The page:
By Kevin Costner, Jon Baird, & Rick Ross | December 18, 2015

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Winsor McCay: The Complete Little Nemo, 2 Vol.
by Alexander Braun

McCay is, to my mind, one of the greatest artists that America has ever produced. He was the father of the animated cartoon, a prolific political cartoonist, and a hugely popular comic-strip creator. The enormously influential LITTLE NEMO is his magnum opus, a surreal Sunday comic that ran in different forms from 1905 to 1926. The best collection I’ve seen is this one from Taschen, but for the budget-minded, there are any number of smaller collections available, new and used, that will open wide the gates to McCay’s incredible genius. —Rick Ross

Winsor McCay: The Complete Little Nemo, 2 Vol.
Alexander Braun

McCay is, to my mind, one of the greatest artists that America has ever produced. He was the father of the animated cartoon, a prolific political cartoonist, and a hugely popular comic-strip creator. The enormously influential LITTLE NEMO is his magnum opus, a surreal Sunday comic that ran in different forms from 1905 to 1926. The best collection I’ve seen is this one from Taschen, but for the budget-minded, there are any number of smaller collections available, new and used, that will open wide the gates to McCay’s incredible genius. —Rick Ross

MENTIONED IN:

Kevin Costner and Friends Recommend 12 Good Old-Fashioned Adventure Stories

By Kevin Costner, Jon Baird, & Rick Ross | December 18, 2015

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Great Illustrations by N. C. Wyeth
by N. C. Wyeth

N. C. Wyeth was arguably the greatest illustrator of adventure novels working in the early twentieth century. Illustrating books like THE LAST OF THE MOHICANS, ROBIN HOOD, ROBINSON CRUSOE, and TREASURE ISLAND, his full-color oils brought scenes from each story to brilliant life and stirred the imaginations of generations of readers, young and old. This volume provides a nice introduction to his gorgeous images. —Rick Ross

Great Illustrations by N. C. Wyeth
N. C. Wyeth

N. C. Wyeth was arguably the greatest illustrator of adventure novels working in the early twentieth century. Illustrating books like THE LAST OF THE MOHICANS, ROBIN HOOD, ROBINSON CRUSOE, and TREASURE ISLAND, his full-color oils brought scenes from each story to brilliant life and stirred the imaginations of generations of readers, young and old. This volume provides a nice introduction to his gorgeous images. —Rick Ross

MENTIONED IN:

Kevin Costner and Friends Recommend 12 Good Old-Fashioned Adventure Stories

By Kevin Costner, Jon Baird, & Rick Ross | December 18, 2015

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Prince Valiant, Vol. 1: 1937-1938
by Hal Foster

Hal Foster was the king of adventure comics—from his 1928 adaptation of TARZAN to his original Sunday strip set in the time of King Arthur, PRINCE VALIANT, which he penned for nearly forty years, fashioning one of the longest continuous stories in the history of graphic fiction. His prodigious imagination and lush illustrations would make him a national celebrity and influence generations of artists to follow. With art reproduced from his original proof sheets, this first volume in the PRINCE VALIANT series is a must for any lover of adventure stories or graphic fiction. —Rick Ross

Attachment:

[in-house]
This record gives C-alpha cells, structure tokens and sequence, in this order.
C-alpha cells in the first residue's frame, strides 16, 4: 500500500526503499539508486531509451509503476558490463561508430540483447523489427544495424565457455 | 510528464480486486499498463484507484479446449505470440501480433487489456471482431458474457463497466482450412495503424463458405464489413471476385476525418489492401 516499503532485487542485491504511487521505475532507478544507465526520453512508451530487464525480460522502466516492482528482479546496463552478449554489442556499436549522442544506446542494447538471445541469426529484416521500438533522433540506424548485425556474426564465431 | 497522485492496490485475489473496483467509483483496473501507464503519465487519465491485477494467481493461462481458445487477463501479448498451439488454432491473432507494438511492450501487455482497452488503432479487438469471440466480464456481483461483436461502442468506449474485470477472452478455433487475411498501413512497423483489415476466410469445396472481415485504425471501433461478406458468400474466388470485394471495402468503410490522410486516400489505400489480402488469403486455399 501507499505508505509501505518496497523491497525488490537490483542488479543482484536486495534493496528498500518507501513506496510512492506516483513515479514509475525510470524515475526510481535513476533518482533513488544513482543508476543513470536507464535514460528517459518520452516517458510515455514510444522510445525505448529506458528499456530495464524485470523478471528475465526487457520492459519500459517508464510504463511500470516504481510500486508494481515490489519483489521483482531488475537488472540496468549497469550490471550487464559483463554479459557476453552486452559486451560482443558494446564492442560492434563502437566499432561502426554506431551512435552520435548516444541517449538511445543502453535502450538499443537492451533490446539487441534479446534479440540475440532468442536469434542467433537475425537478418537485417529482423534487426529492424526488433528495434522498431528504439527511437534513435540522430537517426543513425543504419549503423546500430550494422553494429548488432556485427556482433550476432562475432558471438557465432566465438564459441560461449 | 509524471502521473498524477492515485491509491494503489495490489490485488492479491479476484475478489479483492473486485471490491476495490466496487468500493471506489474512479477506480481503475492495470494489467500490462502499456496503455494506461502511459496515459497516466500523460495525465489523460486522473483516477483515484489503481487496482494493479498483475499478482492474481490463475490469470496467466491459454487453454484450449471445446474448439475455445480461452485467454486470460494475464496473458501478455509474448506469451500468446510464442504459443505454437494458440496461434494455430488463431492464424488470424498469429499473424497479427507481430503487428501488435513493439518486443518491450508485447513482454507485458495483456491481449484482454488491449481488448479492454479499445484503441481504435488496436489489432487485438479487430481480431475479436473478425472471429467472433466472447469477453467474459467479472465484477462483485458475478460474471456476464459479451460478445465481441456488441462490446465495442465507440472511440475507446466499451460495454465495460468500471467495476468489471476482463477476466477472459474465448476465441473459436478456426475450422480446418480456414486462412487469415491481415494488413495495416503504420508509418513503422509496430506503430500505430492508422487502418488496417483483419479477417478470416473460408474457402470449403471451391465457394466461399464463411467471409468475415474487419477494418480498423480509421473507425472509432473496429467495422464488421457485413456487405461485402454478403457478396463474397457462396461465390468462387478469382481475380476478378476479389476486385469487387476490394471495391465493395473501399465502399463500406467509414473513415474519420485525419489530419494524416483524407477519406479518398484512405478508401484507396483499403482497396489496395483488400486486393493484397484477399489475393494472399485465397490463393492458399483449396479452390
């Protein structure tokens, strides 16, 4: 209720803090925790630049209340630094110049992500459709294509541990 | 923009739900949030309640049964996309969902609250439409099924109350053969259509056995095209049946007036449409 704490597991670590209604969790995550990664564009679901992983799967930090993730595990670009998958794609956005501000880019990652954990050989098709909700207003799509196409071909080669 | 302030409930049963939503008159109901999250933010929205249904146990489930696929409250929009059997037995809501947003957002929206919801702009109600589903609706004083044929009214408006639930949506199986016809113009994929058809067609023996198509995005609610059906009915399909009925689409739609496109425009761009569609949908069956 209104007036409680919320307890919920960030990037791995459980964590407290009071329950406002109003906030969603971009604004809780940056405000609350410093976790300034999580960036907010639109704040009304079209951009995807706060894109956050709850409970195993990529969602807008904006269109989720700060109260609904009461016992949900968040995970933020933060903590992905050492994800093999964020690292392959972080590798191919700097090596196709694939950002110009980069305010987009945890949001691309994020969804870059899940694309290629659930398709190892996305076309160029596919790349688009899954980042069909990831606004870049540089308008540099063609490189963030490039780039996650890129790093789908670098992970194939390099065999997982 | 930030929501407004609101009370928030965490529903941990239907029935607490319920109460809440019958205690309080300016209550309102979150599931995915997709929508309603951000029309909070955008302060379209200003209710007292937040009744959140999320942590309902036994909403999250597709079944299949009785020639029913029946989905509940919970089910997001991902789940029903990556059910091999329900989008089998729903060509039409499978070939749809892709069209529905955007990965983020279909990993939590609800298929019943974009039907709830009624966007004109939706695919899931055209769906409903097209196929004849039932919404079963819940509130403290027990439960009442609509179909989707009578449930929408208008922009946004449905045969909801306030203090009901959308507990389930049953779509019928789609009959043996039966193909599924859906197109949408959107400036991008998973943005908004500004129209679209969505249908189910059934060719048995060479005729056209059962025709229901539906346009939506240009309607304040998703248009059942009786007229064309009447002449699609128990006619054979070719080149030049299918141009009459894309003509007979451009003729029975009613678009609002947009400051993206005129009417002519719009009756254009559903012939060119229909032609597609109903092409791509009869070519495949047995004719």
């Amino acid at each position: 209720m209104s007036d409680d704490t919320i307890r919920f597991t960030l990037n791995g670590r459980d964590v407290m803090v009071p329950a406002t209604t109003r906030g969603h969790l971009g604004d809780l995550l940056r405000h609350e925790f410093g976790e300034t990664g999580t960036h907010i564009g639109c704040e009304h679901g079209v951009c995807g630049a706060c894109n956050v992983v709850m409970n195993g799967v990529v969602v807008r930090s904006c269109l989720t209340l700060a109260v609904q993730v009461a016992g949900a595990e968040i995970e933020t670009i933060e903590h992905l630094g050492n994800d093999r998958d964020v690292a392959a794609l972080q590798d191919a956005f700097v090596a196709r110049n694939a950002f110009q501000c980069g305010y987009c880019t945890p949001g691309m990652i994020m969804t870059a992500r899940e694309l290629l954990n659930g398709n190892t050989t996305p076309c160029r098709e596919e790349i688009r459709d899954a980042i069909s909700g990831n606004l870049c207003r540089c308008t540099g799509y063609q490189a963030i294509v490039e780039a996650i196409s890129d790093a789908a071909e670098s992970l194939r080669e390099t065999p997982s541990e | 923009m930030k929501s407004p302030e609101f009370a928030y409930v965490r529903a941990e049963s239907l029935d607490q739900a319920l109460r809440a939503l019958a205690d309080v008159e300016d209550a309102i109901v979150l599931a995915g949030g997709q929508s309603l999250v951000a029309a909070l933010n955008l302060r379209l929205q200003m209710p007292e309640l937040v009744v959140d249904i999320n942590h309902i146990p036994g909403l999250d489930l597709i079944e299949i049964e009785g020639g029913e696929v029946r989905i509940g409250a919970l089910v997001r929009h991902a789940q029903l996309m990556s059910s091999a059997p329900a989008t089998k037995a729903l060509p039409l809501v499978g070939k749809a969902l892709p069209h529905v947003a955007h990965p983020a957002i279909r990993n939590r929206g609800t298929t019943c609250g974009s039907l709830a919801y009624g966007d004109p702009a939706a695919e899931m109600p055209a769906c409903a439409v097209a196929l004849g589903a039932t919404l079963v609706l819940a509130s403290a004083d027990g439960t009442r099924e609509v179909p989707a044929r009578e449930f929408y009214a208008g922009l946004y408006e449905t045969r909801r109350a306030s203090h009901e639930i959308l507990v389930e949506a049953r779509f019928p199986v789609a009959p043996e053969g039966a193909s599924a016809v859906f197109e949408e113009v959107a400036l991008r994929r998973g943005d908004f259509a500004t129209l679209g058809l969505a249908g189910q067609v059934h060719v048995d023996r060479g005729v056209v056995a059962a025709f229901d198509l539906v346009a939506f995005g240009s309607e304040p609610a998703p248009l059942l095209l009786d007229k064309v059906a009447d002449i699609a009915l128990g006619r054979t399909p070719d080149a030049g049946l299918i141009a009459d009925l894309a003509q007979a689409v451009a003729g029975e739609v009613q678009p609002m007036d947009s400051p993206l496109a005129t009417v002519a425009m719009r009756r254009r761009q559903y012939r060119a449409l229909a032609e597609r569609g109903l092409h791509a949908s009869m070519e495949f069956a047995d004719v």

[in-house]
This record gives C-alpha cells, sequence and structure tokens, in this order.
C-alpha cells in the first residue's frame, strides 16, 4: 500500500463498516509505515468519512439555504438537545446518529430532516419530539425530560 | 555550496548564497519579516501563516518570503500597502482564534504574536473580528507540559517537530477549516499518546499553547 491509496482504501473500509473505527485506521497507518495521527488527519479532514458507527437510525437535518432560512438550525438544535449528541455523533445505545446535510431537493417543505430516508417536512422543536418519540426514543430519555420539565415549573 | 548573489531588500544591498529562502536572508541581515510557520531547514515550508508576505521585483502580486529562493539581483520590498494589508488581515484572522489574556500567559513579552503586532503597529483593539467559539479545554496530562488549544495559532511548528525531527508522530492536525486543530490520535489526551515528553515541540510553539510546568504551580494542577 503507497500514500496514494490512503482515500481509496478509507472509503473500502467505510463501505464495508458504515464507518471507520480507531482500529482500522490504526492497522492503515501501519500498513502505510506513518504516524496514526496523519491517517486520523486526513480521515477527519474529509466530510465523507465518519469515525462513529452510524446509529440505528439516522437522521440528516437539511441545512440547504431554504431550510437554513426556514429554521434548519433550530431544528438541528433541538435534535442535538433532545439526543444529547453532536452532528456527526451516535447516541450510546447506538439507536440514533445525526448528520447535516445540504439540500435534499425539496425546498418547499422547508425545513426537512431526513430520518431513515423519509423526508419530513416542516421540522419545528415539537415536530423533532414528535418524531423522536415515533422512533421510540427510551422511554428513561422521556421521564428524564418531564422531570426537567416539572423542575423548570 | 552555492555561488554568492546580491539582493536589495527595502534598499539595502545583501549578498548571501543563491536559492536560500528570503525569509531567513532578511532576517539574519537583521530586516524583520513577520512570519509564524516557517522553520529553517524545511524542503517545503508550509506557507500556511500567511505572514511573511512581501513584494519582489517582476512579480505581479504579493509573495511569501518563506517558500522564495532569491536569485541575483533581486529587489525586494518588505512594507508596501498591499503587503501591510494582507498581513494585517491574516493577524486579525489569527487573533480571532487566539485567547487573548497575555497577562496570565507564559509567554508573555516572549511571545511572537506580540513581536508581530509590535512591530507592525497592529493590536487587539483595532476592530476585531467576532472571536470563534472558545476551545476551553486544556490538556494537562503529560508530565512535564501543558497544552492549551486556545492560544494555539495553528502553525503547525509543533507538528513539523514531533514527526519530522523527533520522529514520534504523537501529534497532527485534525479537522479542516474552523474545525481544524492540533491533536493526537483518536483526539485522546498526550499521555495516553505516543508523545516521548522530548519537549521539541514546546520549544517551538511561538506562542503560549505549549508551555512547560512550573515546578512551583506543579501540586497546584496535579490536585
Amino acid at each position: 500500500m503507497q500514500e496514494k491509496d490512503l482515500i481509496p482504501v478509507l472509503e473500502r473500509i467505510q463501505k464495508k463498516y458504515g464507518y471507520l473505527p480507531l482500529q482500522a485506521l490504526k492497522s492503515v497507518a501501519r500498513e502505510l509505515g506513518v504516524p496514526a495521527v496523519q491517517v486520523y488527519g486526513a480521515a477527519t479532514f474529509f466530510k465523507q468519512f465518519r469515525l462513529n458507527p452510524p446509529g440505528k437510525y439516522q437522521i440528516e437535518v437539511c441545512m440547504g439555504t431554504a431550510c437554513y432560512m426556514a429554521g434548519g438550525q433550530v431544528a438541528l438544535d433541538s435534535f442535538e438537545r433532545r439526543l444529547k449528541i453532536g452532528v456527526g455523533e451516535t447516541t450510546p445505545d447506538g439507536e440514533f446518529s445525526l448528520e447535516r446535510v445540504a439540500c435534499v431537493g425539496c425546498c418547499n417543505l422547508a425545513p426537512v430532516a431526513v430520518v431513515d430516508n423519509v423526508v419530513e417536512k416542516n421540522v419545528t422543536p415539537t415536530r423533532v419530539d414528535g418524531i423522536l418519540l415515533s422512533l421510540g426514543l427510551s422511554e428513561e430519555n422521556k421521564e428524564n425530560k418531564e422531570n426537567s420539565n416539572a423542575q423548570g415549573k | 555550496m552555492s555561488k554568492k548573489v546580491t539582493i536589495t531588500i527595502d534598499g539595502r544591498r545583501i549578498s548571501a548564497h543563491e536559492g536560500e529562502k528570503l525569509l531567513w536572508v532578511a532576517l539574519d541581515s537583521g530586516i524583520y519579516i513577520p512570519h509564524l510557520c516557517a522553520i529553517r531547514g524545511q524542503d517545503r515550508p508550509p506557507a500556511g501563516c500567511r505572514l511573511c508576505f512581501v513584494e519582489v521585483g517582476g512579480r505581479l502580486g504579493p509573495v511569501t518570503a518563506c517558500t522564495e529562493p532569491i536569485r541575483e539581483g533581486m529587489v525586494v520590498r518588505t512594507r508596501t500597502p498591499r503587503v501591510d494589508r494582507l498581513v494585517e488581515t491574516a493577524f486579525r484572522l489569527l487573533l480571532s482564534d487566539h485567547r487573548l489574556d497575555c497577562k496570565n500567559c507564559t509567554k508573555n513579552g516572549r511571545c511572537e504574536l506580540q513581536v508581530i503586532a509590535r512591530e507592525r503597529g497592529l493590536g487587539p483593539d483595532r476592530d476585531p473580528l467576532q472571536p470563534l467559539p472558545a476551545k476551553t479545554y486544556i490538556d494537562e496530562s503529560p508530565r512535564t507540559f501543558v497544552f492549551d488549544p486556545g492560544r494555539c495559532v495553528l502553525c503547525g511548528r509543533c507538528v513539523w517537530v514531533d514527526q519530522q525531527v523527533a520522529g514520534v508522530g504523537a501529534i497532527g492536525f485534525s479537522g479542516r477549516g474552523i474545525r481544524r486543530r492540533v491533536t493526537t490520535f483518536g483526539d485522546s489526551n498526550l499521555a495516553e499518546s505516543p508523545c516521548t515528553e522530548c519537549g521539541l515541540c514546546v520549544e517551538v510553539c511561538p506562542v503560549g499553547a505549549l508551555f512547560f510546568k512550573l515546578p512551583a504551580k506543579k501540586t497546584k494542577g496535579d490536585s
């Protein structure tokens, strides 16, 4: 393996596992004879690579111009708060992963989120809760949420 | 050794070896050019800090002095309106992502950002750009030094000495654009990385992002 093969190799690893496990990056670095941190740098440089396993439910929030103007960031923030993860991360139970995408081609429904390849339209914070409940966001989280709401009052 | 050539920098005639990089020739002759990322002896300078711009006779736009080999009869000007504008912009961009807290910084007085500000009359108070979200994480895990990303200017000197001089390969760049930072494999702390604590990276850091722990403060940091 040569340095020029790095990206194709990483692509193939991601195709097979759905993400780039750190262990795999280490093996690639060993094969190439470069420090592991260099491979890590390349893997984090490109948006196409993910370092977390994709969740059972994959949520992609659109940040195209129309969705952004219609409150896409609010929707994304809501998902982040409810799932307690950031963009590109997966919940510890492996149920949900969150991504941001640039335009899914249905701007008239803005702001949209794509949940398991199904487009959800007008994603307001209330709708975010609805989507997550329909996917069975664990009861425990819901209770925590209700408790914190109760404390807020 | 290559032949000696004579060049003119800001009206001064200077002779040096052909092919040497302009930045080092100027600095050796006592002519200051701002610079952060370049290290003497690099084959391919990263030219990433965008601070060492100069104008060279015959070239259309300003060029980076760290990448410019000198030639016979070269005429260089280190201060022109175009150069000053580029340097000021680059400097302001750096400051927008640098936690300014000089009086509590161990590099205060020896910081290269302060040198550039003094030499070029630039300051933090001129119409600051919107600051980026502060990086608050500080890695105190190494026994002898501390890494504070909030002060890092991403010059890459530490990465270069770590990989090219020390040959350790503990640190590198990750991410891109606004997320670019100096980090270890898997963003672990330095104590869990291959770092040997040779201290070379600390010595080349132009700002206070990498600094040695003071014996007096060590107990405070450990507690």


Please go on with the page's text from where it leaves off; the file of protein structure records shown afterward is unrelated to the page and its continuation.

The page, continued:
Prince Valiant, Vol. 1: 1937-1938
Hal Foster

Hal Foster was the king of adventure comics—from his 1928 adaptation of TARZAN to his original Sunday strip set in the time of King Arthur, PRINCE VALIANT, which he penned for nearly forty years, fashioning one of the longest continuous stories in the history of graphic fiction. His prodigious imagination and lush illustrations would make him a national celebrity and influence generations of artists to follow. With art reproduced from his original proof sheets, this first volume in the PRINCE VALIANT series is a must for any lover of adventure stories or graphic fiction. —Rick Ross

MENTIONED IN:

Kevin Costner and Friends Recommend 12 Good Old-Fashioned Adventure Stories

By Kevin Costner, Jon Baird, & Rick Ross | December 18, 2015

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Figure Drawing for All It's Worth
by Andrew Loomis

For anyone interested in learning to illustrate adventure stories, there’s no better book to start with than this. The renowned Andrew Loomis was one of the great teachers of figure drawing and realist illustration, and this book condenses his many years of experience into a practical guide for learning to draw the figure from imagination. All I can say is, I wish I’d had this book when I was learning to draw comics. —Rick Ross

Figure Drawing for All It's Worth
Andrew Loomis

For anyone interested in learning to illustrate adventure stories, there’s no better book to start with than this. The renowned Andrew Loomis was one of the great teachers of figure drawing and realist illustration, and this book condenses his many years of experience into a practical guide for learning to draw the figure from imagination. All I can say is, I wish I’d had this book when I was learning to draw comics. —Rick Ross

MENTIONED IN:

Kevin Costner and Friends Recommend 12 Good Old-Fashioned Adventure Stories

By Kevin Costner, Jon Baird, & Rick Ross | December 18, 2015

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The Dore Illustrations for Dante's Divine Comedy
by Gustave Doré